Matt Mullenweg, the dude behind Wordpress, has posted something of a rant about PHP5 in the light of the upcoming drop of PHP4 support:
None of the most requested features for WordPress would be any easier (or harder) if they were written for PHP 4 or 5 or Python. They’d just be different. The hard part usually has little to do with the underlying server-side language.
Here’s a hint: don’t give the users what they say they want until you give them what they need. — even if they don’t realize what that is. Here’s some PHP5-only features that could be helping Wordpress users right now:
Parameterized SQL input to eliminate SQL injection attacks (security)
Strictly enforcing the use of parameterized SQL input in Wordpress development would dramatically reduce, and in all likelyhood eliminate, the possibility of SQL injection attacks against Wordpress. Using the PHP5-only PDO extension would allows this even with databases that don’t natively support this feature.
Filter extension to combat XSS, CSRF, etc. attacks (security)
The PHP5-only filter extension adds fast, built-in input filtering functions. Given the history of problems Wordpress has with handling user input properly, enforcing the use of this or another solid input filtering system would surely reduce the amount of input handling errors in the WP codebase.
Turning off remote file inclusion by default (security)
Remote file inclusion vulnerabilities account for approximately 40% of all security issues with PHP-based applications. The
allow_url_includeconfiguration setting, added in PHP 5.2.0, disables remote file inclusion by default.
Prepared statement/transaction support in PDO and MySQLi (performance)
Prepared statements not only provide the benefits of parameterized input mentioned above, but significant performance increases can be had with them. AFAIK, it’s not possible to support these features in MySQL under PHP4.
Improved OOP features and support (code quality, extensibility)
This would aid developers first, which in turn would benefit users, by making (in my opinion and based on anecdotal evidence) a large project like Wordpress easier to maintain. Code reusability is improved, quality is increased, and hackish approaches like global variables become unnecessary.
I’ve hacked the guts of Wordpress and written numerous plugins, and I’m still shocked at what a garbled mess the WP codebase is, and how much easier it is to write extensions for content management systems that embrace OOP. Of course, OOP is very possible in PHP4, but PHP5 adds a number of features that make a significant difference in team development (public/private/protected properties and methods, for example).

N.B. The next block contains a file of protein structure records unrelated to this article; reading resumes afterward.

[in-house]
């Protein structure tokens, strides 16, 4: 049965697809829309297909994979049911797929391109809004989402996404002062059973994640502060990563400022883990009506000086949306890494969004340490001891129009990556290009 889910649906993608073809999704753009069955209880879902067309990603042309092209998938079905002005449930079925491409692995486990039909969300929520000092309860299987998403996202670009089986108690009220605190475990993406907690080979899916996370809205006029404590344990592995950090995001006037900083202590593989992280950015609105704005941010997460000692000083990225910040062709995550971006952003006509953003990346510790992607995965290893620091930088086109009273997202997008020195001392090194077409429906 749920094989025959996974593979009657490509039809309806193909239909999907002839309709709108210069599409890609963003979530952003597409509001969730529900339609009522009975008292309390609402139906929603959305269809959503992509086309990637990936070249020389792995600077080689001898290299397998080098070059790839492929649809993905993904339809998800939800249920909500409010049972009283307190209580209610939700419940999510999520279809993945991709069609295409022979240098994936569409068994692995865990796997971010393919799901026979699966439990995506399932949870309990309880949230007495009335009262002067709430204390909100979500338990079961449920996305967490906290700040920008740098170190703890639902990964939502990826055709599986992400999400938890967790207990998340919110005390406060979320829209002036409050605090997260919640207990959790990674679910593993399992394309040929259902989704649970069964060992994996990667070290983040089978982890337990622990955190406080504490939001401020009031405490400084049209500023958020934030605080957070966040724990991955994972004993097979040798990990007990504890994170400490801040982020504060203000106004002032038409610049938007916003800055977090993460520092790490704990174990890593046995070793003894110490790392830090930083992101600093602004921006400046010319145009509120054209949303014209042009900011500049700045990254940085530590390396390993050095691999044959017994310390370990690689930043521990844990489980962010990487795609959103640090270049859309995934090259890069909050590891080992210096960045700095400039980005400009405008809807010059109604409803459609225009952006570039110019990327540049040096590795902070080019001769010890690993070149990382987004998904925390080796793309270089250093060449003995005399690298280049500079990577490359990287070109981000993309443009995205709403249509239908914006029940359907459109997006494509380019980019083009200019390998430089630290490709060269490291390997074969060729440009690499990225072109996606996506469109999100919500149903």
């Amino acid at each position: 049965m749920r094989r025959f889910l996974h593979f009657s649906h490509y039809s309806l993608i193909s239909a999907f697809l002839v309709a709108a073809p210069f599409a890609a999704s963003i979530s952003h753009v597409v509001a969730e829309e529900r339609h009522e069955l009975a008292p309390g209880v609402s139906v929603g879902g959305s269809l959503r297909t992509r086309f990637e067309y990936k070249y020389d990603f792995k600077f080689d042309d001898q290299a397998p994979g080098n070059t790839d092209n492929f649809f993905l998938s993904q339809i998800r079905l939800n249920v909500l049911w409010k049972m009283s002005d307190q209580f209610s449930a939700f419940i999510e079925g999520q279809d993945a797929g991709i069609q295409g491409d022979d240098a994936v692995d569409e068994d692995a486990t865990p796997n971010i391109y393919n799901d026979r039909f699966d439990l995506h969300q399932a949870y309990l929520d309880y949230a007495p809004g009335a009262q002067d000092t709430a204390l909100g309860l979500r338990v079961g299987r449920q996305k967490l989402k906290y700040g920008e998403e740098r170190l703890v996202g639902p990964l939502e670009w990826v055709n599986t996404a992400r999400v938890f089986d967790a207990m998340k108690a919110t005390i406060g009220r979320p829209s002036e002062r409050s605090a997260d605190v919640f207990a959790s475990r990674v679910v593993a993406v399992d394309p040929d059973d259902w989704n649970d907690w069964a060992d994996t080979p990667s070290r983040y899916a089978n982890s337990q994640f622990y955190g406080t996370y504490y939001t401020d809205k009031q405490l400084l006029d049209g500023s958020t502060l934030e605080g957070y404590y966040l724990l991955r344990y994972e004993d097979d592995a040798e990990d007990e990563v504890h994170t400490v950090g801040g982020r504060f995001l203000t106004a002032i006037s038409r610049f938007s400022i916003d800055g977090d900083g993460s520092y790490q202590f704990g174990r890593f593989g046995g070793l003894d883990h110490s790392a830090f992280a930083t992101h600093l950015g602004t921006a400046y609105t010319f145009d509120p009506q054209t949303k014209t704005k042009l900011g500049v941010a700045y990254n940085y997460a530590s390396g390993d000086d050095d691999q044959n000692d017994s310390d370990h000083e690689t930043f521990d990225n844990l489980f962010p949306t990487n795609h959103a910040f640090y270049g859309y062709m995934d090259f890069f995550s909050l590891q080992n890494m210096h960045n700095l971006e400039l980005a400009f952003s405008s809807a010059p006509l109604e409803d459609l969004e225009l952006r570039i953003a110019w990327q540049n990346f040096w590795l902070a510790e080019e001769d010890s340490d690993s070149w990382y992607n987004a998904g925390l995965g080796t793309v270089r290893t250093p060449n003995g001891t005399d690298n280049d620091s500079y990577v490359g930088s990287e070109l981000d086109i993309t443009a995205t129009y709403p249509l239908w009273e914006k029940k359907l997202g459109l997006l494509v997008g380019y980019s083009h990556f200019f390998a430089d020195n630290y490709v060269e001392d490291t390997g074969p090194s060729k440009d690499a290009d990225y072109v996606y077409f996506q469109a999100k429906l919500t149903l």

(A cynic might suggest that one reason to not clean up the WP architecture is because that would break backwards compatibility with the extensive library of plugins that has a lot to do with Wordpress’ success. There would be some irony in that, no?)
I think this line from Matt’s post might be telling:
Even hosted PHP-powered services who have no shared host compatibility concerns like 30boxes, Digg, Flickr, and WordPress.com, have been slow to move and when they do it will probably be because of speed or security, not features.
The thing is, support of PHP5-only features in WP would give it better speed and security right now. And especially in the case of security, Matt’s reliance on what users say they want is a critical error: users don’t ask about security until well after it becomes a serious issue. Wordpress has one of the worst security records of any PHP application, so I’ll go out on a limb and say that it’s a problem now. Even if WP users aren’t talking about it, WP’s core dev team should have addressed this already.
I’ve said before that web app developers are the stewards of their users’ data. Our users need and expect us to anticipate and address their security. If we don’t do that, and simply base our actions on popular opinion, we’re being irresponsible.
On a basically unrelated note, it really is disappointing to see Matt sink to ad-hominem attacks when making his argument:
In 2007, [the PHP site] still doesn’t have obvious permalinks. They do have a RSS 1.0 feed though, remember those?
Some app makers felt sorry for PHP 5 and decided to create the world’s ugliest advocacy site…
That’s bush league, Matt. Cut the elitism BS and stick to a proper, logically sound argument.